In the room in the antenatal department of the Royal Oldham Hospital where midwives go to have a cup of tea (if they have time) there is an open envelope on the noticeboard. This envelope is there for midwives to post suggestions, and the wonderful thing is they can do it anonymously. This provides a facility for midwives to raise the alert about procedures they see that give them concern without the danger of victimisation or accusations of whistle blowing, and I was hugely impressed.
We know that, in the airline industry, air misses can be reported anonymously so that the powers that be have accurate information about potential risks. With that information, procedures can be put in place to improve safety.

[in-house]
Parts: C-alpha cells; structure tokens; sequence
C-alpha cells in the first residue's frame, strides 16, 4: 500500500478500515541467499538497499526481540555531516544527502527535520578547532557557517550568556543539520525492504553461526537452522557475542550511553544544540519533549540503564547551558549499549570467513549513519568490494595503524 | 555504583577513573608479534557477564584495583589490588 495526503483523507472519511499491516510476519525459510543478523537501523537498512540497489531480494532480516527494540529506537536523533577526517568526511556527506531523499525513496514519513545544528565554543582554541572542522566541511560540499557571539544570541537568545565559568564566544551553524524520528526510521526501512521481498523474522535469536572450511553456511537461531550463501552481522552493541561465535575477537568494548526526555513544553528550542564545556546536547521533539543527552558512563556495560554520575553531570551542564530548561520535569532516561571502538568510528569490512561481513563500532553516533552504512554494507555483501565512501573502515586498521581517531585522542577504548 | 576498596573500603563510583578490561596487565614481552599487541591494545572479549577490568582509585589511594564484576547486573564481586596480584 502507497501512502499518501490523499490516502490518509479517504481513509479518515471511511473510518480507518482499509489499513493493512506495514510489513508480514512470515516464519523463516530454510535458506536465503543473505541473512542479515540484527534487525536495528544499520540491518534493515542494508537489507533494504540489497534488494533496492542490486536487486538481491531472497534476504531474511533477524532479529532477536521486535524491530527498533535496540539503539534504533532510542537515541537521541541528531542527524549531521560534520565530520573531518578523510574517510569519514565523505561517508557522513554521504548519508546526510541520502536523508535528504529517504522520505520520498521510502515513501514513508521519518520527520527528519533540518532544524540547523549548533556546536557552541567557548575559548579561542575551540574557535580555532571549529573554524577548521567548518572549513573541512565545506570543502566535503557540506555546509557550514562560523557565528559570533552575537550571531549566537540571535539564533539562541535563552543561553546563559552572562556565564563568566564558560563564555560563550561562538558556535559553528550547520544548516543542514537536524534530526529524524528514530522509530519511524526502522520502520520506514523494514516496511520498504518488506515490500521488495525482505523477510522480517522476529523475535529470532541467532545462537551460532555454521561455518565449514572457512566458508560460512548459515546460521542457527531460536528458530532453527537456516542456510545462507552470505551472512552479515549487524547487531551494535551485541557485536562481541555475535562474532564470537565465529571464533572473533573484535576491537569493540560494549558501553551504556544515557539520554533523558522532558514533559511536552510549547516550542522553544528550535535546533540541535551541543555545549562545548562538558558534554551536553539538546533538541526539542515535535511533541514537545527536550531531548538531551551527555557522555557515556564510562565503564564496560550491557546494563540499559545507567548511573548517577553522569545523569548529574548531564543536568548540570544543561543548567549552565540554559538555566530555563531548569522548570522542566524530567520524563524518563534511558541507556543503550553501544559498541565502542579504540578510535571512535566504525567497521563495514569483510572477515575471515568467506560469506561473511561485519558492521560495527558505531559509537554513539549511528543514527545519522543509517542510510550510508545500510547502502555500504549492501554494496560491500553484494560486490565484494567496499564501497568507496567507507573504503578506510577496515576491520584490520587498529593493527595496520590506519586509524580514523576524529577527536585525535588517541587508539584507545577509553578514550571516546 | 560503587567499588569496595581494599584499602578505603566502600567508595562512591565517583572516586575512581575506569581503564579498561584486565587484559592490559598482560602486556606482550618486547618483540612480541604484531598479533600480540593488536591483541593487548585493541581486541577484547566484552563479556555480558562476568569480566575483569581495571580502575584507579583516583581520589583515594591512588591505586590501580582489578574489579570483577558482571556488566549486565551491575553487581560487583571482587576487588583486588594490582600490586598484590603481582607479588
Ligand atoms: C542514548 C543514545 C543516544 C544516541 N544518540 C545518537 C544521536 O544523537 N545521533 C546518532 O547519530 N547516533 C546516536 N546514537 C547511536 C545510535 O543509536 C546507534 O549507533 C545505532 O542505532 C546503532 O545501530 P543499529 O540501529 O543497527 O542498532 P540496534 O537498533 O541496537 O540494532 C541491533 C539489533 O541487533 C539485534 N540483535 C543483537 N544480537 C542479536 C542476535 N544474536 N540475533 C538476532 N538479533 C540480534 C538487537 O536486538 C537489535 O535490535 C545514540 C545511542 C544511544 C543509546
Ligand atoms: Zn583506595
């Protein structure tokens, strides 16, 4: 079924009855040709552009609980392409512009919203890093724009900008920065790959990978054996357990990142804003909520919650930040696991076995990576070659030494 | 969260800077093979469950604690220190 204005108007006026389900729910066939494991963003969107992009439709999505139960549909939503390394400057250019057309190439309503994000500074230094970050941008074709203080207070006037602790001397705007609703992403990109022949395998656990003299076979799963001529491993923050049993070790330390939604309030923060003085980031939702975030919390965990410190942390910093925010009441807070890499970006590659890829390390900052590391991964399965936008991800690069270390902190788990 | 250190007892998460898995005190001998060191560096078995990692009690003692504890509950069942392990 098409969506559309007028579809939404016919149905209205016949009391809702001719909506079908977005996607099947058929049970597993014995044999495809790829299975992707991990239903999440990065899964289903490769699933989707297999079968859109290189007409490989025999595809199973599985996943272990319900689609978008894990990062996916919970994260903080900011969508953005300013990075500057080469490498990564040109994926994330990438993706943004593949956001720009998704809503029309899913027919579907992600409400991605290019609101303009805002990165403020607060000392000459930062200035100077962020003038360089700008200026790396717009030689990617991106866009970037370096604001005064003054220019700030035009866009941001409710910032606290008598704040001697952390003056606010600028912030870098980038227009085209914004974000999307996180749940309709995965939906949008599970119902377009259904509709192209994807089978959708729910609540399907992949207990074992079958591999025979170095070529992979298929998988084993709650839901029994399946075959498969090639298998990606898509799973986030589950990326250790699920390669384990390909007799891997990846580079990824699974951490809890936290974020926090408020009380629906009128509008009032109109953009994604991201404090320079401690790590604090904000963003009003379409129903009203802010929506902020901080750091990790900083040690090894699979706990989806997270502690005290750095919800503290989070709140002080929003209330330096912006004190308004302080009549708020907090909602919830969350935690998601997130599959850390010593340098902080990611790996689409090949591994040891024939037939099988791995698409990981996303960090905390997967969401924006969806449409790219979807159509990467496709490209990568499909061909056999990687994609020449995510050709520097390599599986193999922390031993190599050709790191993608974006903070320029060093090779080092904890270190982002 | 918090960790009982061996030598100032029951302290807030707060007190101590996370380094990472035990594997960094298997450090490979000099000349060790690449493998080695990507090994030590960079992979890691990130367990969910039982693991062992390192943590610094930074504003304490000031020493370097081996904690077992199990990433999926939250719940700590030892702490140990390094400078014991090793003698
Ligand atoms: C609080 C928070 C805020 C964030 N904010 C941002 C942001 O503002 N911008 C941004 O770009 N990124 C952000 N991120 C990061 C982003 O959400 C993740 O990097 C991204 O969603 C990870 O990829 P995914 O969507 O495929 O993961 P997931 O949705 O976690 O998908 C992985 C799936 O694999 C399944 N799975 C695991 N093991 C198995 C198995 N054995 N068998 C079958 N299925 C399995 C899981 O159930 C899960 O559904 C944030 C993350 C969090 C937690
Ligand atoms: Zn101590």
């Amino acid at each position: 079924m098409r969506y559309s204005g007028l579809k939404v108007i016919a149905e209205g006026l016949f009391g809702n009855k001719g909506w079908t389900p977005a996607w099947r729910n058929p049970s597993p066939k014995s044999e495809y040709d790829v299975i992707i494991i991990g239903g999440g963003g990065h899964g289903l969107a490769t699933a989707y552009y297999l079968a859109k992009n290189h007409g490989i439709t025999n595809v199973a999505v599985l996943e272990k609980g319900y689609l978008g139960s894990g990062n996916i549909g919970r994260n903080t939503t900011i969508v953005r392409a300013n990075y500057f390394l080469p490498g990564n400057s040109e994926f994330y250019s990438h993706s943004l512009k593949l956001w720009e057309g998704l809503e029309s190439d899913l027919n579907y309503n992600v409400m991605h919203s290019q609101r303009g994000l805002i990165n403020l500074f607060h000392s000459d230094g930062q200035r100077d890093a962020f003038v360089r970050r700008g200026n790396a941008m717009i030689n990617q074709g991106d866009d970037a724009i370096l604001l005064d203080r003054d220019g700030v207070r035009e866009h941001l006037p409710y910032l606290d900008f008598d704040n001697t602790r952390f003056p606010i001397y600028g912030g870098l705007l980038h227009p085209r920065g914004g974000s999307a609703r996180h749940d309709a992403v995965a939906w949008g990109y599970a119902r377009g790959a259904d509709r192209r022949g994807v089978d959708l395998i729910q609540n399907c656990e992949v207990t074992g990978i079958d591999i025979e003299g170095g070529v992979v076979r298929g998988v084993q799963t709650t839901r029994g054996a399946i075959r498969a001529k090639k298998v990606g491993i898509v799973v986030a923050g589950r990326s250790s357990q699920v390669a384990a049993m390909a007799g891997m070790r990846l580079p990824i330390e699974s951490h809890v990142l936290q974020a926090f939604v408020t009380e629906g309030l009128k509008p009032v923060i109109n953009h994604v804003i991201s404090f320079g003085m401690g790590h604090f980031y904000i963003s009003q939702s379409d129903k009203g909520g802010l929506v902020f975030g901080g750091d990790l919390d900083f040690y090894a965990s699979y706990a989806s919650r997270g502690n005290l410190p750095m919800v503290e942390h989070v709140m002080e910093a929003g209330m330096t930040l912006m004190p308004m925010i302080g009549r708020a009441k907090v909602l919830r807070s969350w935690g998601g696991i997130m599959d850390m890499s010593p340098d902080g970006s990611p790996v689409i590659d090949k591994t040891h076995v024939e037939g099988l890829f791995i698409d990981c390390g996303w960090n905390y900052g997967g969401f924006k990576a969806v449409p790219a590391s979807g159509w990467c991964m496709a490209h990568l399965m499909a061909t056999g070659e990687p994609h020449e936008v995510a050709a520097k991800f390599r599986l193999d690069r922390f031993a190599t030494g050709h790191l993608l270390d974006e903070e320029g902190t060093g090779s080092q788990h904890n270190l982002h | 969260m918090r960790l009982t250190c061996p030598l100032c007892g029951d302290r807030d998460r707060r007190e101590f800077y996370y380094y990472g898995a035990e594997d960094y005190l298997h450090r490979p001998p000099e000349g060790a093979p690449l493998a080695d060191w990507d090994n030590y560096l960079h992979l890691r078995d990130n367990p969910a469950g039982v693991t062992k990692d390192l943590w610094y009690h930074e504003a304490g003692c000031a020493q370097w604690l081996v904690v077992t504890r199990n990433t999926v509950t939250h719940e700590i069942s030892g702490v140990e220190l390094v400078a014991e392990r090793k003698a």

It may be that many hospitals have a system in place like the one I saw in Oldham, but I have not noticed it before in my visits to many hospitals. If all hospitals made this facility available to midwives the women who give birth at the hospital would be the people to benefit.
We need to listen to women, and we also need to listen to midwives. A strong, autonomous midwifery profession is the guardian of normality in childbirth.